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I POWERFUL 'BODY.
'Sketch of the Organization of Loco
THE FIRST GKA5D CHIEF.
and Morality One
CHIEF AEIHDE'S GOOD MANAGEMENT
tCOBBISPOXDEJCE OP THE DISTATCII.;
Cleveland, October 12. A hort,stocky
man, dressed in a blue jumper, a jaunty
cap and a pair of OTerslls, and engaged in
oiling his locomotive and scanning it with
critical attention, was a familiar figure at
the Albany depot of the 2Tew York Central
Railroad not so many years ago. Peter M.
Arthur, for it was he, was a Tery capable
engineer, and the fact alone that he was in
charge of a locomotive attached to one of
the fastest passenger trains on the line
proves the statement. Then he earned $125
a month; now his salary is said to be 100 a
week and his income from his rent-roll of
houses and lands and interest on money in
bank and stocks is double xbat amount.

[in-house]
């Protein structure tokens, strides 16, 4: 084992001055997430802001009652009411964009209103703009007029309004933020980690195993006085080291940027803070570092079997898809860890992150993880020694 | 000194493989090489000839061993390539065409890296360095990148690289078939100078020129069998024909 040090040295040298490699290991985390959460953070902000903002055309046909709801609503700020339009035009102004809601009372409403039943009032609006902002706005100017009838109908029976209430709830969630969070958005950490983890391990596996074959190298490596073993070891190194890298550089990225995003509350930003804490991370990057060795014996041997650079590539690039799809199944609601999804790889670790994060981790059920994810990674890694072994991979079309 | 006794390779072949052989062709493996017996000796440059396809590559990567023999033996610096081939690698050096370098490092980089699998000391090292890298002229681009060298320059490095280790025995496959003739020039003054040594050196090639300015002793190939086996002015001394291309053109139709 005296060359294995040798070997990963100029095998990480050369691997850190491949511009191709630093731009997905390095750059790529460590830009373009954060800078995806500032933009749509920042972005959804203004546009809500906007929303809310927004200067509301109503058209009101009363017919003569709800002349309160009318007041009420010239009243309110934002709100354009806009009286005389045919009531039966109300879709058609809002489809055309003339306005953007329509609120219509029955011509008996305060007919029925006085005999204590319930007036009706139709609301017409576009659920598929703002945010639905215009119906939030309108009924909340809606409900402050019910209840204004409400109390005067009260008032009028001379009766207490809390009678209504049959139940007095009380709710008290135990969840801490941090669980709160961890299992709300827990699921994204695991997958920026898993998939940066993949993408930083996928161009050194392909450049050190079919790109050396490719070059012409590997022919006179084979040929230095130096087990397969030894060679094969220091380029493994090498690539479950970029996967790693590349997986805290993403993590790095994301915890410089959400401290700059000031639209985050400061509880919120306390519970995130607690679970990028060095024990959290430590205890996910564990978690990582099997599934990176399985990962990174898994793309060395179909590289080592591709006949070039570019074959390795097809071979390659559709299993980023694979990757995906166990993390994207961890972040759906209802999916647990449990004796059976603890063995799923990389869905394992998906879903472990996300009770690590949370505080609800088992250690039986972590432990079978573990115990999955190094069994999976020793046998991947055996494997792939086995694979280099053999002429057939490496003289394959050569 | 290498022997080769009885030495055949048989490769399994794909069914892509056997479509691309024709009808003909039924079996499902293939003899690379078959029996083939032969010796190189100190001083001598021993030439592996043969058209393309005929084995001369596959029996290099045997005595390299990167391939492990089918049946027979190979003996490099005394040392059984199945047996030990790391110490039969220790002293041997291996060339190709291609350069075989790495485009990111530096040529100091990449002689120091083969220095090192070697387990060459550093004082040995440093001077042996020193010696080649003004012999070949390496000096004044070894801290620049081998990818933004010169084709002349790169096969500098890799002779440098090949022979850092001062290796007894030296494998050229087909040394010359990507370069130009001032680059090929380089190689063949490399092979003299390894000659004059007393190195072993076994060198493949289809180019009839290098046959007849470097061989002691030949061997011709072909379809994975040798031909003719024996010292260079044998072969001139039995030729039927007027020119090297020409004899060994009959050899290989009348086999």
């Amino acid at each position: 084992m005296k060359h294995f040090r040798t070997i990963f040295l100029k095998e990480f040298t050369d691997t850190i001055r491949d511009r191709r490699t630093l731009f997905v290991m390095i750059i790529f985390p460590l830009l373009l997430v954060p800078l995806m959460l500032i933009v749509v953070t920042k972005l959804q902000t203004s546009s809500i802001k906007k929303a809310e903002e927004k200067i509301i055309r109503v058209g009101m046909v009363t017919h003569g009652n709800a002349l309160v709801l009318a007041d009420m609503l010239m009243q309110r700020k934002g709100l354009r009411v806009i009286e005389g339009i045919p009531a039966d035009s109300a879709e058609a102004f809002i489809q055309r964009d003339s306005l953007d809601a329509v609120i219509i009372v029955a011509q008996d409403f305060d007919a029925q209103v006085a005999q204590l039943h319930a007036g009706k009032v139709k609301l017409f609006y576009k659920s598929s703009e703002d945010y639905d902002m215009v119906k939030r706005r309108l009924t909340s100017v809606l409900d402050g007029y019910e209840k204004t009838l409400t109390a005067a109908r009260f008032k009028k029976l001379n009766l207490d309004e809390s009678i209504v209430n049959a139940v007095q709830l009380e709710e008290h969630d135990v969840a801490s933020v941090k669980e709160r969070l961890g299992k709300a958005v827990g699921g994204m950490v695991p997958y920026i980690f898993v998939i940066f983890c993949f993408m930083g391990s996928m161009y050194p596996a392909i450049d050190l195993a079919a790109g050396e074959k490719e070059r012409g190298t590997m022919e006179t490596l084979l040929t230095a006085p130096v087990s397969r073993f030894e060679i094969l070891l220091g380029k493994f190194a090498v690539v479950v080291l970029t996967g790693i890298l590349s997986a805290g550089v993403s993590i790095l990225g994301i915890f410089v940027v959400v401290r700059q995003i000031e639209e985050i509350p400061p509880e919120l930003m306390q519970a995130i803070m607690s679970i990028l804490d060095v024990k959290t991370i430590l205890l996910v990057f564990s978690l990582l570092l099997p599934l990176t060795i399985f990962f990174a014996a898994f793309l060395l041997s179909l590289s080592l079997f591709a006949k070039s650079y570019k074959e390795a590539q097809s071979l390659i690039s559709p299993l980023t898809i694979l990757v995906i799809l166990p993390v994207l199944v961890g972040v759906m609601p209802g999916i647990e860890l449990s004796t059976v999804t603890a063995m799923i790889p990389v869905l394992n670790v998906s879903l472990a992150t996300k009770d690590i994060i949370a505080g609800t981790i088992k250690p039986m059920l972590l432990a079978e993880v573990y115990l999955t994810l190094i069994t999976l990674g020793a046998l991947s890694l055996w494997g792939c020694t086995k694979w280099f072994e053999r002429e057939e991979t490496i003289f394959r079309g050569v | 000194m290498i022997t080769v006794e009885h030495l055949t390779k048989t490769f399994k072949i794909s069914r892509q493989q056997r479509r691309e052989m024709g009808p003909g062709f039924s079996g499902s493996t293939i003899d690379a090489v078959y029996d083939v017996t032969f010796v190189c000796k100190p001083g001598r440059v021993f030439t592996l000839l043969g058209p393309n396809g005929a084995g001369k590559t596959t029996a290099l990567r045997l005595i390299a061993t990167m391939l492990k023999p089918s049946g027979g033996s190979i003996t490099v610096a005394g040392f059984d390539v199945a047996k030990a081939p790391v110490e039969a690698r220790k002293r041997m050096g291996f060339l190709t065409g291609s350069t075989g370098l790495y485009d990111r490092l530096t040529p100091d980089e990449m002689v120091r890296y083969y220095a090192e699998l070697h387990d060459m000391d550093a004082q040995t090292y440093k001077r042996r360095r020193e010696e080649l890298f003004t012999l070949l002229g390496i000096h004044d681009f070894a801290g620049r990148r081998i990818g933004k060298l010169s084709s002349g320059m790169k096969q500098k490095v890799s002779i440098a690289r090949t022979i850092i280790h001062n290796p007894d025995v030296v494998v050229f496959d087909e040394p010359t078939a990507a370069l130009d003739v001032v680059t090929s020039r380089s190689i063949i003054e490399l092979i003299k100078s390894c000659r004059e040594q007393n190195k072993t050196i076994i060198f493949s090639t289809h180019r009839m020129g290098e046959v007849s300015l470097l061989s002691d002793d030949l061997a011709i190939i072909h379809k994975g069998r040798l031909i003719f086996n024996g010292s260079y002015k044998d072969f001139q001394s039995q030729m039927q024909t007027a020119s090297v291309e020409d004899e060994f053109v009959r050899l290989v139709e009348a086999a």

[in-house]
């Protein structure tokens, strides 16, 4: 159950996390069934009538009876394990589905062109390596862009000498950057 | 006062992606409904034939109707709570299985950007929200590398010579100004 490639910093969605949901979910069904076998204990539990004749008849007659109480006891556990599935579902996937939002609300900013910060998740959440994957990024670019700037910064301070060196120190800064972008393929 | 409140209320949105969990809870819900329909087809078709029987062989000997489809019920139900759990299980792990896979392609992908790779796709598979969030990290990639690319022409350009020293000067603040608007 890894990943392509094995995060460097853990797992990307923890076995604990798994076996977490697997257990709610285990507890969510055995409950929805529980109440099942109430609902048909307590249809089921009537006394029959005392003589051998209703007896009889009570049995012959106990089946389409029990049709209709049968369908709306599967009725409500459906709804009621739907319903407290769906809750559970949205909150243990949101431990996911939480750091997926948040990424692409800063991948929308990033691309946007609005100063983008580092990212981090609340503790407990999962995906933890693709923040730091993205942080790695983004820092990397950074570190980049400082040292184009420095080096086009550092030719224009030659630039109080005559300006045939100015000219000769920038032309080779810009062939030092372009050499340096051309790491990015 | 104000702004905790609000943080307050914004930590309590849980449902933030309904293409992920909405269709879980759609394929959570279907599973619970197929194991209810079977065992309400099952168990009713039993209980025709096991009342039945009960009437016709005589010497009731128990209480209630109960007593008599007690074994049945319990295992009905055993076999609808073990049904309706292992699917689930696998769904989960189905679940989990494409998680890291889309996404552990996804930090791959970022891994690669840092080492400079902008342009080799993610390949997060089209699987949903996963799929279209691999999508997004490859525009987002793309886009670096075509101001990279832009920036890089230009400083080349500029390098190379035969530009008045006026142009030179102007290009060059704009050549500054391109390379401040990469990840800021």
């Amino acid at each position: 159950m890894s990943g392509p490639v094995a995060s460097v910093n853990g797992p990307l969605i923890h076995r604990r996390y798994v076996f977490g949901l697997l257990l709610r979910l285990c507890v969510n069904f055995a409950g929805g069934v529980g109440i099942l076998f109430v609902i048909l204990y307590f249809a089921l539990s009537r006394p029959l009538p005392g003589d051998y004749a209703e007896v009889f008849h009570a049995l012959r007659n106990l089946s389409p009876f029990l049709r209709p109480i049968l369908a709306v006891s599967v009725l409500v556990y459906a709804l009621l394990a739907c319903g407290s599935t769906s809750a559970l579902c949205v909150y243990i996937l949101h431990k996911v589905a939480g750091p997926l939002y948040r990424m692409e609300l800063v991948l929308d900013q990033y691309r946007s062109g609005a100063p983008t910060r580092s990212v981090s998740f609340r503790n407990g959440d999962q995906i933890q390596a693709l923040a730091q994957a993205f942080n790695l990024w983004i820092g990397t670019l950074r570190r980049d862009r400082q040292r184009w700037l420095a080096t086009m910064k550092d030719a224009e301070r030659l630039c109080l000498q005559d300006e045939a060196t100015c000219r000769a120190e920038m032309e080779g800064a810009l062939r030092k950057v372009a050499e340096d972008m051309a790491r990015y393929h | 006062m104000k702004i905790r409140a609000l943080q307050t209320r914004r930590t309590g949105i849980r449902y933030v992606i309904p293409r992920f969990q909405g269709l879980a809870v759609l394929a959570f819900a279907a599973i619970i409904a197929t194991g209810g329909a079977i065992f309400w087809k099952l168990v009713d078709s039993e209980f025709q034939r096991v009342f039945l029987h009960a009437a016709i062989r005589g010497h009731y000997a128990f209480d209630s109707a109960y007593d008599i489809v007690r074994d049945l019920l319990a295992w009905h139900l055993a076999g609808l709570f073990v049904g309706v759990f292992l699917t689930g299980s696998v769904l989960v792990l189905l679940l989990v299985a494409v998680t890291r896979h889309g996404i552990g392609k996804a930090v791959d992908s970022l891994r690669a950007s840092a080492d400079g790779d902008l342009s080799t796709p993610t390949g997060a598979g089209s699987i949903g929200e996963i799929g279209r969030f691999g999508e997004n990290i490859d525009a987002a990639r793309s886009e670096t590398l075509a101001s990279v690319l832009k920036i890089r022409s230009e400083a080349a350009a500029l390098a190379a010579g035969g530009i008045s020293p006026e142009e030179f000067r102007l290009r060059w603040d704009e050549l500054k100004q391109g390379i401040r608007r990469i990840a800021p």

3Ir. Arthur is a knight of the foot-board no
more, and his jumper has given place to
broadcloth and his overalls to doeskin. He
so longer carries his dinner in a tin bucket,
and his hands are no longer hard with
honest callous. Then he lived in a modest
cottage; now he maintains an establishment
in Euclid avenue, the most elegant resi
dence street in all America.
As the chief officer in the Brotherhood of
JjoeomotiveEDgineers, Mr. Arthur has been
in the public print and mind for 15 years. The
executive head of the very best organized
body of workingmen in the world, he has
been a man of no little influence from the
day on which he took his oath and assumed
his functions. The great strike of 1877
soon lollowed, when men with burning
torches threatened every house and public
buildins in the citv of Pittsburs. Mr.
Arthur's power was felt then as it has been
a score of times since. In the recent strike
of engineers on the Burlington road he
igain became a figure in the national eye,
and a thorn in the flesh of certain engineers
who sought war rather than peace. On